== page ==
Harem and Hijab: Writing about Women in Islam, 1716-Present Day

Module code: EN3162

Module co-ordinator: Dr Corinne Fowler

The lives of Muslim women have long been subject to intense speculation in the West, arousing curiosity, censure, and erotic desire. This fascination is nothing new. The word 'harem', derived from the Arabic word 'haram' meaning forbidden or sacrosanct, came to the Western world in the seventeenth century via the Ottoman Empire. Generally used in English-language discussions to refer to women's living quarters in a polygynous household, the harem was a frequent topic of travel narratives by colonial women who visited Egypt and Turkey.

This varied body of writings, often referred to as 'haremlik' literature, is now considered by scholars to have countered popular Western notions of the harem as a form of brothel filled with oiled bodies and sensual delight. Haremlik literature encompasses a wide range of observations, including envy of the Muslim woman's right to own property and expressions of disgust at the 'gilded cage' of the harem.

No less central to Western travel writing and social commentary has been the 'hijab', a word often used in English to denote the veil worn by Muslim women but more broadly referring to the principle of modesty in Islam. The hijab is a frequent object of popular disdain and Muslim commentators have repeatedly called for a more nuanced and critical understanding of its diverse purposes and associations.


While the module spans two centuries of Orientalist writing by travellers, journalists, and social commentators, considerable emphasis is also placed on writing by Muslim novelists, postcolonial theorists, and Islamic theologians. The goal of the module is to enable you to understand the shifting historical parameters of Islamic and non-Islamic views on the position of women in Islam.

The first three seminars focus on Orientalist writing about the harem from the eighteenth and nineteenth centuries. Four other seminars will examine representations of harem and hijab in the work of women novelists from Algeria, Egypt, Morocco, Pakistan, and the UK. Two creative writing workshops will develop your imaginative and critical responses to the reading material and prepare them for the creative writing assignment.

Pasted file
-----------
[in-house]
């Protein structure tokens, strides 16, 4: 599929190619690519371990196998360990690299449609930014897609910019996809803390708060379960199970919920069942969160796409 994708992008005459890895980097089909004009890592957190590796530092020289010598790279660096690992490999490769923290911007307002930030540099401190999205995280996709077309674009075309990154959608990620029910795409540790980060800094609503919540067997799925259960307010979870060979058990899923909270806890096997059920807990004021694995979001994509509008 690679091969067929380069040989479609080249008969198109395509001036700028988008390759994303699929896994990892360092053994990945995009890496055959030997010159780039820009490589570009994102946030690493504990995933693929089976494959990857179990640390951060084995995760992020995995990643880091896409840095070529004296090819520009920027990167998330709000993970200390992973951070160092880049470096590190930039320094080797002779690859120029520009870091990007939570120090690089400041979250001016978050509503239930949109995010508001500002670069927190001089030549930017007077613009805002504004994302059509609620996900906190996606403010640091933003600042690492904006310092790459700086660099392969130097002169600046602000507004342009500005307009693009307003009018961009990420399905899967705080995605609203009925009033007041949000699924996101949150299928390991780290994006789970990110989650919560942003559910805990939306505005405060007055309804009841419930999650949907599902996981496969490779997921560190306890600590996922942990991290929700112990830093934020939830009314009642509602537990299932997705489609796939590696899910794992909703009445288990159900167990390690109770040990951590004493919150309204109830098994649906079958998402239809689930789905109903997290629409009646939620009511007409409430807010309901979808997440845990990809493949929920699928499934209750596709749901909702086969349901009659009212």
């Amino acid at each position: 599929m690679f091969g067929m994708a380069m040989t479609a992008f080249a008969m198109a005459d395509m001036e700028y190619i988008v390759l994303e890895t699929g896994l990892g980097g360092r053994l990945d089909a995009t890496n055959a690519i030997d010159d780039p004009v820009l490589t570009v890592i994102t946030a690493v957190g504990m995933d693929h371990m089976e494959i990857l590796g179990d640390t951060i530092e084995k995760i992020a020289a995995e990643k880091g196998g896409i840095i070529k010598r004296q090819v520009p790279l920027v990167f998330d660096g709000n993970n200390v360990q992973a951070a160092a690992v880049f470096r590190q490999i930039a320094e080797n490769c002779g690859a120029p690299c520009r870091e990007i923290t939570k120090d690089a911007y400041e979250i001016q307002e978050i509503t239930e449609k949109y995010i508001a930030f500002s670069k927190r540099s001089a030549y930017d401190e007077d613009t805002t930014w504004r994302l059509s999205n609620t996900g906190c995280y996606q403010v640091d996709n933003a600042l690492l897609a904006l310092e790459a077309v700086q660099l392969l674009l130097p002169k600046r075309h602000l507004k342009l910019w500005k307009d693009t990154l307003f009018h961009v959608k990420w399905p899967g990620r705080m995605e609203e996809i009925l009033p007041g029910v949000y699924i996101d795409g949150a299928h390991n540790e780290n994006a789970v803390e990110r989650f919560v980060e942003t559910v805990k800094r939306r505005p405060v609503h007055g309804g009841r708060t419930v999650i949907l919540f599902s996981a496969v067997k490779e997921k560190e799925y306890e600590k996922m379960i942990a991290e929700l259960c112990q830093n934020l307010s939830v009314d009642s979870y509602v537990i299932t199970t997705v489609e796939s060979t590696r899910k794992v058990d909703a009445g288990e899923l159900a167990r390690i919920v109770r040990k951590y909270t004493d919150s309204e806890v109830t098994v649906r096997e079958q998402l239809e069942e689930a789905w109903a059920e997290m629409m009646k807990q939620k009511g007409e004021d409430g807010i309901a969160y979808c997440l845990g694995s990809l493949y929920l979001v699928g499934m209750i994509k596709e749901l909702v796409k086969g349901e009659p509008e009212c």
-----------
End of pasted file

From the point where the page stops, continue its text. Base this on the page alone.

Throughout the module, students will be invited to engage critically with recent news reports and feature articles about women's rights in Islam.

Students will read the following primary texts:

  • Lady Mary Wortley Montagu, Turkish Embassy Letters (1716; 1994)
  • Emeline Lott, The English Governess in Egypt (1885; 2008)
  • Selected readings from Shirley Foster and Sara Mills, eds., An Anthology of Women‘s Travel Writing (2002)
  • Fatima Mernissi, Dreams of Trespass: Tales of a Harem Girlhood (1995)
  • Qaisra Sharaz, The Holy Woman (2000)
  • Leila Aboulela, Minaret (2005)
  • Assia Djebar, Children of the New World: A Novel of the Algerian War (2006)

You will also be introduced to a wide range of postcolonial and theological discussions about the position of women in Islam and learn about contemporary theoretical debates on the relationship between gender and colonialism.


This module involves weekly two-hour seminars or creative writing workshops. Students are required to read the set primary and secondary material in advance of the sessions. The creative writing workshops require students to bring short pieces of writing for supportive feedback and discussion.

By the end of the module, you will be able to...

  • Demonstrate an awareness of the variety and scope of haremlik literature by colonial women travellers
  • Provide an informed account of the historical and intellectual trajectory of discussions about women's position in Islam with reference to literary and theoretical engagements with harem and hijab
  • Demonstrate the ability to work critically with theological, historical, and journalistic sources
  • Produce and closely edit a short story or piece of creative nonfiction in response to the primary reading material
  • Provide constructive critical and technical feedback to the creative writing of your peers
  • Demonstrate the ability to respond to the reading material in a way that reflects critical engagement with the issues discussed in the module


    • An essay of between 2,000-2,500 words
    • A piece of creative nonfiction or a short story accompanied by a reflective commentary, 2,000 words total

    Your mark will be calculated as either Essay 30% Creative Writing 70% or Essay 70% Creative Writing 30%, whichever yields the higher mark.